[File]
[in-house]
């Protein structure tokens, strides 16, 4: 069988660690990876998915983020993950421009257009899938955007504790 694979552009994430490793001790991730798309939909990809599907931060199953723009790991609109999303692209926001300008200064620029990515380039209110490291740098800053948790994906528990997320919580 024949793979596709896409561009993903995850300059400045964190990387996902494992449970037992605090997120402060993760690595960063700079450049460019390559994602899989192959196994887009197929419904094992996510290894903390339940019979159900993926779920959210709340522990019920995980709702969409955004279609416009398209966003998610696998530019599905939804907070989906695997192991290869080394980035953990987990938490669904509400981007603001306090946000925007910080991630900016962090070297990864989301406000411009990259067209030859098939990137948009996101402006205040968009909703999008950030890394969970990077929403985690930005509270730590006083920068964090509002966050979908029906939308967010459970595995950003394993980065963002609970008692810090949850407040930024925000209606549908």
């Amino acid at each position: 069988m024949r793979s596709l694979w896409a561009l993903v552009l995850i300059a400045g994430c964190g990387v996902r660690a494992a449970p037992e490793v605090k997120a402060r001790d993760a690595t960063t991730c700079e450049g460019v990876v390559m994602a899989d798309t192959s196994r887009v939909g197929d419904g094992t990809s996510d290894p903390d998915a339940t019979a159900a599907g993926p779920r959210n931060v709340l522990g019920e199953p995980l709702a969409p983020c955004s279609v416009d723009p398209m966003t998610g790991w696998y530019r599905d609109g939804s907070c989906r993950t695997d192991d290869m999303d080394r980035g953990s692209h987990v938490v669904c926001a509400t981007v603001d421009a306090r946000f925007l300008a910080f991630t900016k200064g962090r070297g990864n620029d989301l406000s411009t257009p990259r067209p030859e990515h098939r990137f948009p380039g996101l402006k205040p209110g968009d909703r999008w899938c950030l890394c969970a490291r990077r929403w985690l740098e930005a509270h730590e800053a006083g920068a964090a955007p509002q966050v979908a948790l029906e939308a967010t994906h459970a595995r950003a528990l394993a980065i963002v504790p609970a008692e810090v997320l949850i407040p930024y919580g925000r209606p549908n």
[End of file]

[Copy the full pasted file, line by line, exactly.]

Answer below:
[in-house]
């Protein structure tokens, strides 16, 4: 069988660690990876998915983020993950421009257009899938955007504790 694979552009994430490793001790991730798309939909990809599907931060199953723009790991609109999303692209926001300008200064620029990515380039209110490291740098800053948790994906528990997320919580 024949793979596709896409561009993903995850300059400045964190990387996902494992449970037992605090997120402060993760690595960063700079450049460019390559994602899989192959196994887009197929419904094992996510290894903390339940019979159900993926779920959210709340522990019920995980709702969409955004279609416009398209966003998610696998530019599905939804907070989906695997192991290869080394980035953990987990938490669904509400981007603001306090946000925007910080991630900016962090070297990864989301406000411009990259067209030859098939990137948009996101402006205040968009909703999008950030890394969970990077929403985690930005509270730590006083920068964090509002966050979908029906939308967010459970595995950003394993980065963002609970008692810090949850407040930024925000209606549908």
């Amino acid at each position: 069988m024949r793979s596709l694979w896409a561009l993903v552009l995850i300059a400045g994430c964190g990387v996902r660690a494992a449970p037992e490793v605090k997120a402060r001790d993760a690595t960063t991730c700079e450049g460019v990876v390559m994602a899989d798309t192959s196994r887009v939909g197929d419904g094992t990809s996510d290894p903390d998915a339940t019979a159900a599907g993926p779920r959210n931060v709340l522990g019920e199953p995980l709702a969409p983020c955004s279609v416009d723009p398209m966003t998610g790991w696998y530019r599905d609109g939804s907070c989906r993950t695997d192991d290869m999303d080394r980035g953990s692209h987990v938490v669904c926001a509400t981007v603001d421009a306090r946000f925007l300008a910080f991630t900016k200064g962090r070297g990864n620029d989301l406000s411009t257009p990259r067209p030859e990515h098939r990137f948009p380039g996101l402006k205040p209110g968009d909703r999008w899938c950030l890394c969970a490291r990077r929403w985690l740098e930005a509270h730590e800053a006083g920068a964090a955007p509002q966050v979908a948790l029906e939308a967010t994906h459970a595995r950003a528990l394993a980065i963002v504790p609970a008692e810090v997320l949850i407040p930024y919580g925000r209606p549908n």